Women Airforce Service Pilots (WASP)Pioneer Military Pilots

We live in the wind and sand ... and our eyes are on the stars.
—WASP motto

During World War II, a group of American women fought for the right to serve their country. These patriots weren’t content to simply follow Rosie the Riveter’s lead into the civilian workforce; they wanted to take to the skies and fly military airplanes. The Women Airforce Service Pilots (WASP) endured much skepticism, grueling training and dangerous missions, all without the benefit of official military status. Yet these maverick women persevered, making a significant contribution to America’s war effort and to the future of military aviation. The WASP program proved that women were just as capable in the cockpit as men.

 Women in the Air

Pilot Jacqueline Cochran, one of the WASP founders, sits in the cockpit of her plane.

In the early months of World War II, two accomplished women pilots, Jacqueline Cochran and Nancy Harkness Love, proposed that the Army Air Forces train women pilots for military service. Neither pilot knew of the other’s suggestion, although both had the same idea: Women could take over ferrying missions and free male pilots for combat duty. Independently, both suggestions were rejected. At the time, there were plenty of male pilots and the military had no impetus to allow women to fly.

As the war raged on, military need trumped military mores and two separate units for female pilots were founded. Love headed the Women’s Auxiliary Ferrying Squadron (WAFS), an experimental squadron of women pilots employed to ferry aircraft for the Air Transport Command (ATC), and Cochran led the Women’s Flying Training Detachment (WFTD), the training program for the WAFS. In August 1943, the two groups were merged into one organization, the Women Airforce Service Pilots (WASP).

  Earning Silver Wings

WASP are briefed prior to a flight from Avenger Field in 1943.

From 1943 to 1944, 25,000 women applied for the WASP training program. Of the 1,830 accepted, 1,074 would graduate. The cadets paid their own way to the training camp in Sweetwater, Texas, and were housed at the Bluebonnet Hotel. Later, the women lived six to a room in barracks at Avenger Field.

During training, the women wore surplus Army mechanics’ overalls, sizes 44 and up. Hairstyles and makeup quickly became obsolete thanks to the winds of west Texas and long days in training. Adding to the charms of the weather were the delights of the Texas wildlife: During a solo flight, one pilot looked onto her right wing and found a large rattlesnake inching towards her. Luckily, the slipstream caught the snake and it sailed off into the air. After this incident, all pilots checked their cockpits, especially for the first flight of the day.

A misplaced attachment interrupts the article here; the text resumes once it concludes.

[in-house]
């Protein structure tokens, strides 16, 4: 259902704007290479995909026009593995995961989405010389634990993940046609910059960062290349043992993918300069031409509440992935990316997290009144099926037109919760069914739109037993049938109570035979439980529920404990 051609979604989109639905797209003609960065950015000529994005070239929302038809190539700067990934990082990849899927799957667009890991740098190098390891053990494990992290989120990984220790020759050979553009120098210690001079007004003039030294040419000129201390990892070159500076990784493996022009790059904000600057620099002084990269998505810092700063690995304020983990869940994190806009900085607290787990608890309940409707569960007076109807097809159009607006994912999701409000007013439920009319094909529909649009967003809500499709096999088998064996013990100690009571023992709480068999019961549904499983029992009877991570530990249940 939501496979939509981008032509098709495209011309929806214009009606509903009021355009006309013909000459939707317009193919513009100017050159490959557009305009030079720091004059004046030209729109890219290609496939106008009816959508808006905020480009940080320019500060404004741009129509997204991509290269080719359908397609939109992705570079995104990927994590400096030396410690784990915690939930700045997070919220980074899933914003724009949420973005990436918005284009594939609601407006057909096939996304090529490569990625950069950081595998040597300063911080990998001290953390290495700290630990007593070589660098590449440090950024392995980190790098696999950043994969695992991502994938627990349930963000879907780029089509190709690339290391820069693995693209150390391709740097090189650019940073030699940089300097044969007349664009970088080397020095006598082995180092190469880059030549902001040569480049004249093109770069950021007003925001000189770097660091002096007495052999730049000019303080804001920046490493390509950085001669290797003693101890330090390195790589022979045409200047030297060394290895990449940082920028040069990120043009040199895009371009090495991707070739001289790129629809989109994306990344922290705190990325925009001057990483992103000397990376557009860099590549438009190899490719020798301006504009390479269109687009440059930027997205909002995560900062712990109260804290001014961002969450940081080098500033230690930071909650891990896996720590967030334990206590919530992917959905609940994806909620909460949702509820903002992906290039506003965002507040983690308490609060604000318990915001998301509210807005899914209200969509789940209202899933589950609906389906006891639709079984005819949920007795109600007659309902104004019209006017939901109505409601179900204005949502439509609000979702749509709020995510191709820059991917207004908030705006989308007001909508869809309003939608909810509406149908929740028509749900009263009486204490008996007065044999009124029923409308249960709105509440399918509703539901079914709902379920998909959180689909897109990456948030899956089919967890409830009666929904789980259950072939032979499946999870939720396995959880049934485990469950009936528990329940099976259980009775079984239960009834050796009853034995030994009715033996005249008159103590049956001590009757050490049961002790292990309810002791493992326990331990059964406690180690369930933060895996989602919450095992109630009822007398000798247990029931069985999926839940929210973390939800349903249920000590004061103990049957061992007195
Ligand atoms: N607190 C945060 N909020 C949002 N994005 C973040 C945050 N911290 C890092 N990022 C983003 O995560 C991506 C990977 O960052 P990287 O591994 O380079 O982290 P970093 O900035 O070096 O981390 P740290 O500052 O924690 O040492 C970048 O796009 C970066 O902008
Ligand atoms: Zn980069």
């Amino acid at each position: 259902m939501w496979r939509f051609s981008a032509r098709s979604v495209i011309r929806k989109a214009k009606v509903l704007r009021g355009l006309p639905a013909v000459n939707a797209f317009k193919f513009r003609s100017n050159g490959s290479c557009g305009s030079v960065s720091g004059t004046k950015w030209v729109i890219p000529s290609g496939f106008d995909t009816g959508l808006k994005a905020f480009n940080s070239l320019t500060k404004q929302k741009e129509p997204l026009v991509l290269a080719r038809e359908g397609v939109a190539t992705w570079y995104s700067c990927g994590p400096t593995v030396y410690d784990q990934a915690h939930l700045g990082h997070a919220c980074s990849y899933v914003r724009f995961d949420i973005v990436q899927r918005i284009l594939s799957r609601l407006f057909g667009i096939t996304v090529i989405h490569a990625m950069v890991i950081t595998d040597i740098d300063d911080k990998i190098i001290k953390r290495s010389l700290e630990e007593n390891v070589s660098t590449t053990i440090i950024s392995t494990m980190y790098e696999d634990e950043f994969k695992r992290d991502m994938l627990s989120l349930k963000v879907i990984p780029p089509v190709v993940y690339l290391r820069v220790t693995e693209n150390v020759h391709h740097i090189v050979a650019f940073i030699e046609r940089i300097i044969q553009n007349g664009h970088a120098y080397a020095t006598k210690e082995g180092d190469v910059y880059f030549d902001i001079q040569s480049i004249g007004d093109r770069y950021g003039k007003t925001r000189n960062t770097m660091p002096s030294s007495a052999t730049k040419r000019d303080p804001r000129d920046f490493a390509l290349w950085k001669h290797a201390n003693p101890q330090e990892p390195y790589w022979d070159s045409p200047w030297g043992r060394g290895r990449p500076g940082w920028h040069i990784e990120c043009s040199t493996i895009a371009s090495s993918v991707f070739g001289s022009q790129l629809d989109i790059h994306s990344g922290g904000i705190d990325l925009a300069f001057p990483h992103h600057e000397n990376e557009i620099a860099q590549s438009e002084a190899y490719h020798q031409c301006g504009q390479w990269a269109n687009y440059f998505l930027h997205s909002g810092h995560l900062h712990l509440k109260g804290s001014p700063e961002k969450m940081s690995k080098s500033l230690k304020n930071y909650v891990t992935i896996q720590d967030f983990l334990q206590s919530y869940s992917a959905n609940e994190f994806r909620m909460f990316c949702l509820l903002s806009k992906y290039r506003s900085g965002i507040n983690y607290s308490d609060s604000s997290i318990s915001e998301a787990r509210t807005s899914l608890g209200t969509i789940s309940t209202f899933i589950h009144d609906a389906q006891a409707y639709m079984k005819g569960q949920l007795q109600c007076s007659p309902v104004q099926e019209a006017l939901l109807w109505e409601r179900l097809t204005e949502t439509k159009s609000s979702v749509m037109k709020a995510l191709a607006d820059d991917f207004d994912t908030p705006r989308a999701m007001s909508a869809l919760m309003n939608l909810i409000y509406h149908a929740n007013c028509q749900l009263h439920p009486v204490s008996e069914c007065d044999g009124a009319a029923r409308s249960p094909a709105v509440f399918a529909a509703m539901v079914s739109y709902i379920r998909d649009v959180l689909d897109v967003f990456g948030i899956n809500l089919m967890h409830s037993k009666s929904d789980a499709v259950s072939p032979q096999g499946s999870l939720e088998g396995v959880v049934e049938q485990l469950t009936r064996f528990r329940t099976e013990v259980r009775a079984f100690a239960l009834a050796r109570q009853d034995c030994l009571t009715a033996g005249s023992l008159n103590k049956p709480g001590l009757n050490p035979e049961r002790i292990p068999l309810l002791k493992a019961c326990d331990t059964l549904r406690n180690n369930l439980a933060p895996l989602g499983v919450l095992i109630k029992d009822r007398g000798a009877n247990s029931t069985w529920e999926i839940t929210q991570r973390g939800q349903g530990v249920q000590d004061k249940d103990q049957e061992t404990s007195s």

There was no prouder day for a WASP trainee than her graduation day, when she received her official silver wings and was assigned to an operational unit. Each pilot purchased her uniform: khaki shirts and trousers for summer and Army green gabardine for winter. In spring 1944, the pilots were issued dress and flight uniforms in Santiago blue. The WASP were the first pilots of either gender to wear Air Force blues.

WASP return from a B-17 flight in 1944.

Of special pride to the women pilots was the WASP emblem, a winged sprite dubbed Fifinella. Leather patches bearing Fifinella’s image were sewn on WASP flight jackets.

Operational duties of the WASP were as varied as the women themselves. Some women ferried aircraft, others transported administrative officers or medical personnel. One pilot spent her free Sunday mornings flying a priest to remote Arizona Army bases so that Mass could be held. More dangerous missions included towing target sleeves for antiaircraft gunnery practice and test-hopping newly repaired or modified planes. WASP even flew B-26s and B-29s to prove to male pilots that these planes were safe to fly. The female pilots occasionally served as flight instructors and acted as copilots to male officers logging their required flight time.

Notably, the WASP were not militarized. Instead, their program was part of the U.S. Civil Service. This meant the women lacked military benefits such as health insurance and status as veterans. As members of a volunteer organization, WASP could resign at any time. Few did.

Sadly, 38 WASP and trainees were killed on missions. Because they were civilians, they did not receive the military escort and government-issued pine box provided for deceased male pilots. As a final affront, the American flag was not allowed to cover their coffins. Classmates, colleagues and friends took up collections to pay for their burials.

 The Bold Experiment Ends

On December 20, 1944, the WASP program was deactivated. The women were told that they were no longer needed, as men were now available to do their jobs. The media, once supportive of the women, now turned against them. It seemed that no one wanted a woman “doing a man’s job” if a man was available.

The WASP returned to civilian life with no veterans’ benefits. In 1949, the Air Force offered military commissions—all in administrative and support positions—to all former WASP. Of the 1,074 pilots who had participated in the program, 115 accepted. Although 25 of them became career officers, they were never again permitted to fly military aircraft.

In 1972, former WASP met for a reunion. Talk turned to the injustices dealt them by the military. By the next reunion in 1974, they had formed a militarization committee. Three years of concerted political action paid off in 1977, when a law was passed to confer official military status on WASP service in World War II. Finally, these brave women were accorded their rightful place in history as veterans.

:: Maureen Russell

WASP Selected Sources


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